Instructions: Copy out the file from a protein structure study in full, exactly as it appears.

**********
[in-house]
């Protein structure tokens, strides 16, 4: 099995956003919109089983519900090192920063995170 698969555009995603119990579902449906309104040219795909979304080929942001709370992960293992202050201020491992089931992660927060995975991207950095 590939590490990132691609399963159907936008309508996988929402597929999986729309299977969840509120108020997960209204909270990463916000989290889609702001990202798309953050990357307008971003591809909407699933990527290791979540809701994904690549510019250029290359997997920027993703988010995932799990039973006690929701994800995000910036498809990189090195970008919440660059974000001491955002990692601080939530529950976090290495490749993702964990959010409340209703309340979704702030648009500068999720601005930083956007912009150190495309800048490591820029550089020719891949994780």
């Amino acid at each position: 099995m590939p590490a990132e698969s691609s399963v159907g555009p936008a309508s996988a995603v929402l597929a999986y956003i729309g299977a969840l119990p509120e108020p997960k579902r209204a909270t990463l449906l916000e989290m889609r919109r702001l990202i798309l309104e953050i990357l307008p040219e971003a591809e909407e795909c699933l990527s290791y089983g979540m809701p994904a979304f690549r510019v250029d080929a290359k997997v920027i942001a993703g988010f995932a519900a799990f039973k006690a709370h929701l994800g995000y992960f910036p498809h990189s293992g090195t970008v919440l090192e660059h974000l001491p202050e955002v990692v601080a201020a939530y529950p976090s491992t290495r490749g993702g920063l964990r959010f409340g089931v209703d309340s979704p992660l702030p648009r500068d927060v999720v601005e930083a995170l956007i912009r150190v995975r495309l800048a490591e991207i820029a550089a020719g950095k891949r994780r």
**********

[in-house]
């Protein structure tokens, strides 16, 4: 099995956003919109089983519900090192920063995170 698969555009995603119990579902449906309104040219795909979304080929942001709370992960293992202050201020491992089931992660927060995975991207950095 590939590490990132691609399963159907936008309508996988929402597929999986729309299977969840509120108020997960209204909270990463916000989290889609702001990202798309953050990357307008971003591809909407699933990527290791979540809701994904690549510019250029290359997997920027993703988010995932799990039973006690929701994800995000910036498809990189090195970008919440660059974000001491955002990692601080939530529950976090290495490749993702964990959010409340209703309340979704702030648009500068999720601005930083956007912009150190495309800048490591820029550089020719891949994780």
């Amino acid at each position: 099995m590939p590490a990132e698969s691609s399963v159907g555009p936008a309508s996988a995603v929402l597929a999986y956003i729309g299977a969840l119990p509120e108020p997960k579902r209204a909270t990463l449906l916000e989290m889609r919109r702001l990202i798309l309104e953050i990357l307008p040219e971003a591809e909407e795909c699933l990527s290791y089983g979540m809701p994904a979304f690549r510019v250029d080929a290359k997997v920027i942001a993703g988010f995932a519900a799990f039973k006690a709370h929701l994800g995000y992960f910036p498809h990189s293992g090195t970008v919440l090192e660059h974000l001491p202050e955002v990692v601080a201020a939530y529950p976090s491992t290495r490749g993702g920063l964990r959010f409340g089931v209703d309340s979704p992660l702030p648009r500068d927060v999720v601005e930083a995170l956007i912009r150190v995975r495309l800048a490591e991207i820029a550089a020719g950095k891949r994780r």